part 3 of The Rise & Fall of Donald Trumpet Esq.
Jack Connell had everything stacked against him; an Irish born Romany migrant worker, married to Consuela, a Spanish Romany woman. He worked for Trumpet Fisheries and eked a miserable life out of digging razor fish and clams from the shallow salt marshes on the edge of Trumpet Cove. Jack and their three children lived in a rundown, cramped cottage, near the marshes, rented from Trumpet Properties.
Every day in Trumpet Cove, Jack felt, was another nail in his coffin. He longed for the road but Consuela tired of it. When she first became pregnant after meeting Jack while the two of them dug clams five years before, she persuaded him to settle there for the birth of their son. So he waved goodbye to his own family and she, to hers, as they uprooted their carriages, tethered their horses and hit the road.
After the first year, they returned but there was less work and, what there was, paid less. All of this came about because of their employer, Donald Trumpet, who had persuaded some, like Jack and Consuela, to stay in his employ. Migrant workers earned less than their town born workers, born of generations of families who made their living from the salt marshes.
Now, five years later, the Romanies never came because the work was not there and the town born clammers were shut out. Trumpet owned the fisheries, the land around the salt marshes and the workers who toiled for him every day.
For all that, Jack enjoyed himself. Living by the marsh kept them from the suffocating confinement of living in a town.Their little cottage, for all its faults in construction, lay in a beautiful spot, indeed, by many’s estimation, the finest spot in the Cove. He loved his little family, two boys and a girl and his beautiful wife, Consuela. He didn’t mind working for Trumpet, so long as they were left to their own devices. Of course, he knew the wages were scandalously low and whatever they did earn was taken away as quickly in rent and provisions.
He earned a little on the side, line fishing at the shoreline and kept a few lobster pots he built himself off a small cove south of the town.
The trouble started when Trumpet banned migrant workers because he arranged for all his regular workers, former migrants, to get tenancy and work permits while migrants, like the Romanies who gathered here every year, were excluded. Trumpet’s lackey, Bench, took great delight in telling him, while he was Irish and in no need of a permit, his wife, Consuela was a foreigner and born of a migrant family and would therefore be excluded from working. Furthermore, he told him, she was no longer eligible to domicile on Mr Trumpet’s property.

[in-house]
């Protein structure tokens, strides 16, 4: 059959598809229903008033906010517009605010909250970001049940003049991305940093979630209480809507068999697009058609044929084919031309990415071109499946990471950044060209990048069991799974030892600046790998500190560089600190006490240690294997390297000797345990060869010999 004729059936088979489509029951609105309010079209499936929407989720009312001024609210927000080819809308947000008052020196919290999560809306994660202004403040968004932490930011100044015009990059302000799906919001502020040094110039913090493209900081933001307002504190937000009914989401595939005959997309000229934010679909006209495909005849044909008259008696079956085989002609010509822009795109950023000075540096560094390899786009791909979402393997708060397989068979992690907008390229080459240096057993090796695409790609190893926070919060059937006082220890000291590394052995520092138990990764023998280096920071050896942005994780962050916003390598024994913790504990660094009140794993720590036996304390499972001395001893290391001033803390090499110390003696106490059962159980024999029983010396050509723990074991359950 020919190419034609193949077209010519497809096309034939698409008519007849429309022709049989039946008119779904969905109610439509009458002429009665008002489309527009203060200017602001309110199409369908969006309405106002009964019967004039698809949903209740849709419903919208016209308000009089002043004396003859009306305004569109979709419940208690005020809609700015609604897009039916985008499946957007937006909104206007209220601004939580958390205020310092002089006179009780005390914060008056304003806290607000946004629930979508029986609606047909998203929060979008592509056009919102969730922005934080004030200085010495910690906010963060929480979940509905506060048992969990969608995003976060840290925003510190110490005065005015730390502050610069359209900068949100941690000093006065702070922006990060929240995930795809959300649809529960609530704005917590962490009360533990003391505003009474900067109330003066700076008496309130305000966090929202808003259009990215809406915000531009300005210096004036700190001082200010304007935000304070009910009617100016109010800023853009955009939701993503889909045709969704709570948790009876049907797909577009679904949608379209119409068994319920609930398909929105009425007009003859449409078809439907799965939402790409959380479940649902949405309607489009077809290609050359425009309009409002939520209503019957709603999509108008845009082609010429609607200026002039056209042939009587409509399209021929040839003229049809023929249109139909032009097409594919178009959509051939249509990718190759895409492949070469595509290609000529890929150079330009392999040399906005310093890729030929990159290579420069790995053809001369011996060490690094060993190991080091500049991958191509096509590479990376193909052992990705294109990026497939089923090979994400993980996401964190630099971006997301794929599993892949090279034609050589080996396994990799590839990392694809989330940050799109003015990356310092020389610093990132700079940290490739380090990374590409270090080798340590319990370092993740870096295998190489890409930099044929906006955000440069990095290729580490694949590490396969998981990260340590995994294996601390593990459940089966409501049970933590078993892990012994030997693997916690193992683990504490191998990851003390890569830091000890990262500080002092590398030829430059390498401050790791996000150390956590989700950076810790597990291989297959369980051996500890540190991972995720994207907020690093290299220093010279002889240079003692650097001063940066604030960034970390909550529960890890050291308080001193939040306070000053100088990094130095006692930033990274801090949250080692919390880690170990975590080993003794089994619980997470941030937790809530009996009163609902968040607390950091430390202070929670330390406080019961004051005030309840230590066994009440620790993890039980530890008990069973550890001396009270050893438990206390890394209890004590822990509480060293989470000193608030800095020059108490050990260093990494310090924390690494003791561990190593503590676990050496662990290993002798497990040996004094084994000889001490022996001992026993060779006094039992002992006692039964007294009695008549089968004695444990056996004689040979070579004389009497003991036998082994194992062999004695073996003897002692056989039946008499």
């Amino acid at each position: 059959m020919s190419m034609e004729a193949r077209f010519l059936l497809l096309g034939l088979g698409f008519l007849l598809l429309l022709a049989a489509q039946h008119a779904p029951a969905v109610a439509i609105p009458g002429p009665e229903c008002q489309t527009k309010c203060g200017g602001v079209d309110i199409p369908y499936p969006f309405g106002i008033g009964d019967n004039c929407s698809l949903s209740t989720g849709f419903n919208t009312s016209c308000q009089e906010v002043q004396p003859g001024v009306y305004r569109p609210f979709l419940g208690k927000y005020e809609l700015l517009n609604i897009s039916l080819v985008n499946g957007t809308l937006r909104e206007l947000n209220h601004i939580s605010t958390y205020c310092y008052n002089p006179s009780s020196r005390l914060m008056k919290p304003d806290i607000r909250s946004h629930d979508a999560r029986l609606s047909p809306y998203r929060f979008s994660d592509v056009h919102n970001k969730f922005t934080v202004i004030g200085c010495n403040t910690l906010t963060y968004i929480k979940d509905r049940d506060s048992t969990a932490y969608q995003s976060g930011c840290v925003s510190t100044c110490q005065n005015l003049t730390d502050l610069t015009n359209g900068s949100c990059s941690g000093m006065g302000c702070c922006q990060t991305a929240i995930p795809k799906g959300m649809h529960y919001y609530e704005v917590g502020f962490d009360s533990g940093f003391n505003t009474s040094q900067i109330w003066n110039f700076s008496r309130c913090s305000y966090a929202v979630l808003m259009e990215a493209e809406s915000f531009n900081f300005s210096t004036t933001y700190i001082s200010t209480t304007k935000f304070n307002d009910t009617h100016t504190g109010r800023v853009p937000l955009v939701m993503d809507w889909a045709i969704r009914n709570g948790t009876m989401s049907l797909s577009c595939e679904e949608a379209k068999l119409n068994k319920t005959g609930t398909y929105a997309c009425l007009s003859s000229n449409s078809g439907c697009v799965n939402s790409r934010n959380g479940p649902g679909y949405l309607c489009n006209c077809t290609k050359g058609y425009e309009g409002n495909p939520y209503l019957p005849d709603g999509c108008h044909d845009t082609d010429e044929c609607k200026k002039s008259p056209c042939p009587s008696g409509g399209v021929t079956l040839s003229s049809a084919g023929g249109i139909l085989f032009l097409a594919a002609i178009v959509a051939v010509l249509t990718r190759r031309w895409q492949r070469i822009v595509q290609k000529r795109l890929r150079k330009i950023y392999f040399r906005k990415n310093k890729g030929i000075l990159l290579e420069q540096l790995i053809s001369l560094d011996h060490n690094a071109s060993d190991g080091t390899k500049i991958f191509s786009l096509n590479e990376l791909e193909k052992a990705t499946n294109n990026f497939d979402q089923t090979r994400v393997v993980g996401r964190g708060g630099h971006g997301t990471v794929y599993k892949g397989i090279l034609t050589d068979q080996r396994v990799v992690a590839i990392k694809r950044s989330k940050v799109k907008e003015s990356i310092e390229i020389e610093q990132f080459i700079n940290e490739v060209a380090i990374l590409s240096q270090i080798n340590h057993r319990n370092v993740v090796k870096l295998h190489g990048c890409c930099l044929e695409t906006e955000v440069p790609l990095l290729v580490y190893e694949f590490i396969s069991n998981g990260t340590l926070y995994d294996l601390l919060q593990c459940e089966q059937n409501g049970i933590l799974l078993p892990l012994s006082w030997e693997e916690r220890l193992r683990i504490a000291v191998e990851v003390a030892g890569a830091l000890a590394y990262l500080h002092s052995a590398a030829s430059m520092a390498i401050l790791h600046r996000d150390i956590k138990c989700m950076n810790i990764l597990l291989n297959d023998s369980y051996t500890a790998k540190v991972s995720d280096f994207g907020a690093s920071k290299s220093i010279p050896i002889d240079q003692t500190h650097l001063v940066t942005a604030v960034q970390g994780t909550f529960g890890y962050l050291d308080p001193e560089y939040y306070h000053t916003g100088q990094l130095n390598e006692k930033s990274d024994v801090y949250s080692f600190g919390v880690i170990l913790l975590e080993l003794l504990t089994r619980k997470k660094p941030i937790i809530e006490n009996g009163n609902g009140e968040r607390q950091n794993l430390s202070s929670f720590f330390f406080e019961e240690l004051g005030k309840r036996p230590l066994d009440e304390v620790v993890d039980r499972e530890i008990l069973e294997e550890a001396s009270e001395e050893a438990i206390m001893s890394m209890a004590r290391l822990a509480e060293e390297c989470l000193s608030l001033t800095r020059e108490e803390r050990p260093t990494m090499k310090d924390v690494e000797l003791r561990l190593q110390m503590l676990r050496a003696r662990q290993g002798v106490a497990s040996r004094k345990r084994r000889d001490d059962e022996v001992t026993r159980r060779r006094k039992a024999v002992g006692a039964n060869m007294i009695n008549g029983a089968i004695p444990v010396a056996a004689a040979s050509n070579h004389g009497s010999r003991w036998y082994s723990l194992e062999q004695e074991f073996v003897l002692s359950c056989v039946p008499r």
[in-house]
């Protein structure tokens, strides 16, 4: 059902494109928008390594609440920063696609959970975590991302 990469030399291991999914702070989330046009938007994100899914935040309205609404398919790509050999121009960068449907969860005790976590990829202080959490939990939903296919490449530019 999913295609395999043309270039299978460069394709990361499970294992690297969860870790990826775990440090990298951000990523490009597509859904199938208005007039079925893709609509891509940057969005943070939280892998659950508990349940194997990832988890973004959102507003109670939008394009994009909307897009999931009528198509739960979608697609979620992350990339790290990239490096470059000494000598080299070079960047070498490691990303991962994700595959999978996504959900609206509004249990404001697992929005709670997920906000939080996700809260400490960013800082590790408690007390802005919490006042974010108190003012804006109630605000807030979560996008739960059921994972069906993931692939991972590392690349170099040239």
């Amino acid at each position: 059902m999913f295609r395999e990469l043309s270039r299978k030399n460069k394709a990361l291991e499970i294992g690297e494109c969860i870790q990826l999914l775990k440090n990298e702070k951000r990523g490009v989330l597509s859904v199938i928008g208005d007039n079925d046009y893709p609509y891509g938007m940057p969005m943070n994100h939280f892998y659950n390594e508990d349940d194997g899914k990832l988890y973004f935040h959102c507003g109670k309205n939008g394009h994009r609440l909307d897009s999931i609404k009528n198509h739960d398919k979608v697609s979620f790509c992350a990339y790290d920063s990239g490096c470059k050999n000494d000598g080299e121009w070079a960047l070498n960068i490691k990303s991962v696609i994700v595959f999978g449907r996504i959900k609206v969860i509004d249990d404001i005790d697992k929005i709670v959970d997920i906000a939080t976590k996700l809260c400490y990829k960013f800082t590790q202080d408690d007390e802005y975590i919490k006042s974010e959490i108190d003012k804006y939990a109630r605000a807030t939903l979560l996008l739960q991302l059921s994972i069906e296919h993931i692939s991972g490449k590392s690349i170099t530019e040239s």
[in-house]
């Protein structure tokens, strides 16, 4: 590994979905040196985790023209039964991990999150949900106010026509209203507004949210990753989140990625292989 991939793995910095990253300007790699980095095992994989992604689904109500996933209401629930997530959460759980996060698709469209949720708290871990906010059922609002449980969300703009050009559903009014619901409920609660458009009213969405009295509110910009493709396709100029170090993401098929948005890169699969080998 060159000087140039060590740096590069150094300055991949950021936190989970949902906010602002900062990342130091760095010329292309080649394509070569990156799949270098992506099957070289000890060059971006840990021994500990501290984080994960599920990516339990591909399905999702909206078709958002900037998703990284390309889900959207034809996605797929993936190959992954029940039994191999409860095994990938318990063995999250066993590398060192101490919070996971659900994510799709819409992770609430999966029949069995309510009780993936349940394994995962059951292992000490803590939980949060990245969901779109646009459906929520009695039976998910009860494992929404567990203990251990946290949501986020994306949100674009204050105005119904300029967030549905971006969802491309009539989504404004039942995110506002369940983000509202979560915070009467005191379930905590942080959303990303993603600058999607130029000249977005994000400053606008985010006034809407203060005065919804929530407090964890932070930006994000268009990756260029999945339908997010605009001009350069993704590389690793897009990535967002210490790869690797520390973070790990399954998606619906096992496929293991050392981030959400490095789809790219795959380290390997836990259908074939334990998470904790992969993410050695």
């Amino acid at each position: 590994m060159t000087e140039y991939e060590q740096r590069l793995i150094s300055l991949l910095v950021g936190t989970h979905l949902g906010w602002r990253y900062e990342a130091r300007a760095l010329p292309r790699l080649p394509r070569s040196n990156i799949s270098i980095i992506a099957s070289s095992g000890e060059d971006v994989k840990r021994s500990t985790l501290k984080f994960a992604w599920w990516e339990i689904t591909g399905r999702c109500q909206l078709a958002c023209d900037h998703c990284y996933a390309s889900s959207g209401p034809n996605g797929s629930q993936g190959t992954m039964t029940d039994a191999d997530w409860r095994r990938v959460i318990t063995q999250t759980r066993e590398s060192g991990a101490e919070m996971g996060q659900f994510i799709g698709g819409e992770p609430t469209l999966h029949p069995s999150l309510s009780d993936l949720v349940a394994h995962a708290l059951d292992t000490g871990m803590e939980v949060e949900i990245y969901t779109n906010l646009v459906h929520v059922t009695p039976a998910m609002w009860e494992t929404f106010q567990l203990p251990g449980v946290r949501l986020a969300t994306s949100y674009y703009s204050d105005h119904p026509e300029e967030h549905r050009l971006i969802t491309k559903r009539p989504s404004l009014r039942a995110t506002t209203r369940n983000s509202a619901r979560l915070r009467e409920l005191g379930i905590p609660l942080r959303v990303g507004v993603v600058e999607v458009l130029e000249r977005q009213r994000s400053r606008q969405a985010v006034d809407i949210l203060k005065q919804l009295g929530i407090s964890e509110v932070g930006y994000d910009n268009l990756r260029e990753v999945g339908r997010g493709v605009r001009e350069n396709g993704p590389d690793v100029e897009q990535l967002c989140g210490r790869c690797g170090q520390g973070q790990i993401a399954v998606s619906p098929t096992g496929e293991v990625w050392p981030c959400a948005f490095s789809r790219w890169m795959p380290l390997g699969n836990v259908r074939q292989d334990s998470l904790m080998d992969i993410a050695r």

So, the Connells were given notice of eviction, two weeks hence and just the time Donald Trumpet had contracted surveyors, wreckers and builders to descend on the property to raze it to the ground and begin work on the future Trumpet family home for himself, his intended, Mademoiselle Fifi Fontaine and their family.
Of course, it hadn’t occurred to Trumpet to inform his intended of his plans, nor, indeed, his intentions. Nor had it occurred to him to look into the legality of shifting a sitting tenant without cause.
Bench, on the other hand, saw Trumpet’s intentions and Connell’s bad luck as an opportunity from providence, a blessing bestowed and a chance, at last, to put a spoke in Trumpet’s dander, a sour note in his tune and a halt to his march, the thieving upstart.
Mortimer Bench was proud of his family though, through misadventure, they’d fallen on bad times. The Benches were an old family in Failsafe – he refused to call the town Trumpet Cove, even if he was, by circumstance, obliged to pay the odious ‘Trumpet Tax’ – a Bench was among the town’s founding fathers and for many generations, filled the spot of local magistrate.